The author criticizes but fails to mention that even the White House Press Corps were kicked out of the meetings…? “Those, as it turned out, were the only words he uttered publicly to or about Cambodia during his two days here.”
PHNOM PENH, Cambodia — Four decades after American warplanes carpet-bombed this impoverished country, an American president came to visit for the first time. He came not to defend the past, nor to apologize for it. In fact, he made no public mention of it whatsoever.
Romeo Gacad/Agence France-Presse — Getty Images President Obama boarded Air Force One in Phnom Penh, Cambodia, on Tuesday to fly to Washington after a summit meeting.
President Obama’s visit to a country deeply scarred by its involvement with the United States did nothing to purge the ghosts or even address them. Mr. Obama made clear he came only because Cambodia happened to be the site for a summit meeting of Asian leaders, but given the current government’s human rights record, he was intent on avoiding much interaction with the host.
“How are you?” Mr. Obama asked Prime Minister Hun Sen when he showed up, unsmiling, for a meeting made necessary by protocol. “Good to see you.”
Those, as it turned out, were the only words he uttered publicly to or about Cambodia during his two days here. In private, aides said, Mr. Obama pressed Mr. Hun Sen about repression. While they usually characterize even the most hostile meeting in diplomatic terms, in this case they were eager to call the meeting “tense.”
But the president’s public silence disappointed human rights organizations that had called for a more explicit challenge to Mr. Hun Sen’s record of crushing opposition. And it left to another day any public examination of the United States’ role in the events of the 1970s that culminated in the infamous “killing fields” that wiped out a generation of Cambodians.
Theary Seng, president of the Association of Khmer Rouge Victims in Cambodia, said, “President Obama should have met with the human rights community and activists challenging the Hun Sen regime, and while then and there, offer a public apology to the Cambodian people for the illegal U.S. bombings, which took the lives of half a million Cambodians and created the conditions for the Khmer Rouge genocide.”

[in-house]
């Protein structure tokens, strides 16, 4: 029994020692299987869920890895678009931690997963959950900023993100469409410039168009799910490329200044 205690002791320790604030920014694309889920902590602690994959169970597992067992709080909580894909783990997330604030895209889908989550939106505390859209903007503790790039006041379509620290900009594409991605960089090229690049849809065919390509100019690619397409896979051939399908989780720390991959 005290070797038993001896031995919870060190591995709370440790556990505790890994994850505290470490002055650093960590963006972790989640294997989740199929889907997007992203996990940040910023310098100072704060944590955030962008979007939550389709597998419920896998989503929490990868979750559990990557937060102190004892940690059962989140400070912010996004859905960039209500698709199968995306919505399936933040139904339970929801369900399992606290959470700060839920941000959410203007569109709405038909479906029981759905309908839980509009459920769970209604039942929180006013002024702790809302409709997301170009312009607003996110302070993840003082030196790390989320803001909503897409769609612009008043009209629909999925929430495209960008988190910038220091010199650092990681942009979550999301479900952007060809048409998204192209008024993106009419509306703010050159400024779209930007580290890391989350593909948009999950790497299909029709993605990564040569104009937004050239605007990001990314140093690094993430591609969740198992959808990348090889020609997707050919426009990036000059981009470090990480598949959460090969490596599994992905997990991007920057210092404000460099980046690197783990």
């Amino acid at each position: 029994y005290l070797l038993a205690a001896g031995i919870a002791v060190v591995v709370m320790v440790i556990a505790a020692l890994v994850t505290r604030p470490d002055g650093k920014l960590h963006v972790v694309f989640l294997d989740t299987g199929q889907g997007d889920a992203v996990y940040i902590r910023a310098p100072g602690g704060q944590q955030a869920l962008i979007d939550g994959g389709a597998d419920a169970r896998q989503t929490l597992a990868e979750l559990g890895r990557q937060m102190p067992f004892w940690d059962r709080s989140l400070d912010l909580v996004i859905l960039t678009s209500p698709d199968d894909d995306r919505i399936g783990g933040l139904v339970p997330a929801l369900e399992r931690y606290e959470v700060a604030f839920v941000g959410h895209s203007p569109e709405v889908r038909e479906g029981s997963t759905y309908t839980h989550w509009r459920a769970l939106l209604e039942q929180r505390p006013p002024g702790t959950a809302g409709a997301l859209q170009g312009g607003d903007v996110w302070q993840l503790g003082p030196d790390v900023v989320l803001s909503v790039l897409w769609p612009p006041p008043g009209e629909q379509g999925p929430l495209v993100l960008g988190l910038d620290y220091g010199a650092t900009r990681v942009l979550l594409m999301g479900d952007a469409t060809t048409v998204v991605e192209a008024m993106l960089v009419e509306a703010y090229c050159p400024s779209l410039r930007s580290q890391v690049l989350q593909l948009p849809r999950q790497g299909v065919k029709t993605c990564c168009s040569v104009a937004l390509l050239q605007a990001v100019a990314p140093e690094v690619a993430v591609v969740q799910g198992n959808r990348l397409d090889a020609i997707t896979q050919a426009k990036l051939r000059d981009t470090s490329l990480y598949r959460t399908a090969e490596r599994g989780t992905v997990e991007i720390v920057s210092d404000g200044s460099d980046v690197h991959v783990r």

Gary J. Bass, a scholar of war crimes at Princeton, said Mr. Obama passed up a chance to publicly exorcise a painful history. “It’s a missed opportunity for Obama,” he said. “Obama is right to evoke America’s better angels, but that’s more effective when you give the complete story.”
White House officials were sympathetic, but they said the focus of Mr. Obama’s stop in Phnom Penh was on the summit meeting, organized by the Association of Southeast Asian Nations, or Asean, not on a visit to Cambodia or the relationship between the two countries.
“It’s not a lack of appreciation; it’s the circumstances of the visit,” said Benjamin J. Rhodes, the president’s deputy national security adviser. “President Obama’s always willing to confront the history we have in the nations we visit and believes it’s important to acknowledge the past so we can move beyond it. The fact is, this particular visit was structured to focus on the summits that the Cambodians were hosting.”
Some activists said that Mr. Obama’s visit would help Cambodia’s transition.
“The U.S. president’s visit to Cambodia is an important part of that process,” said Youk Chhang, a survivor of the genocide and executive director of the Documentation Center of Cambodia, a private research group. “Cambodians look to the United States more than any other country as a beacon for leadership on human rights and democracy issues as well as what can be achieved by a free and fair market system.”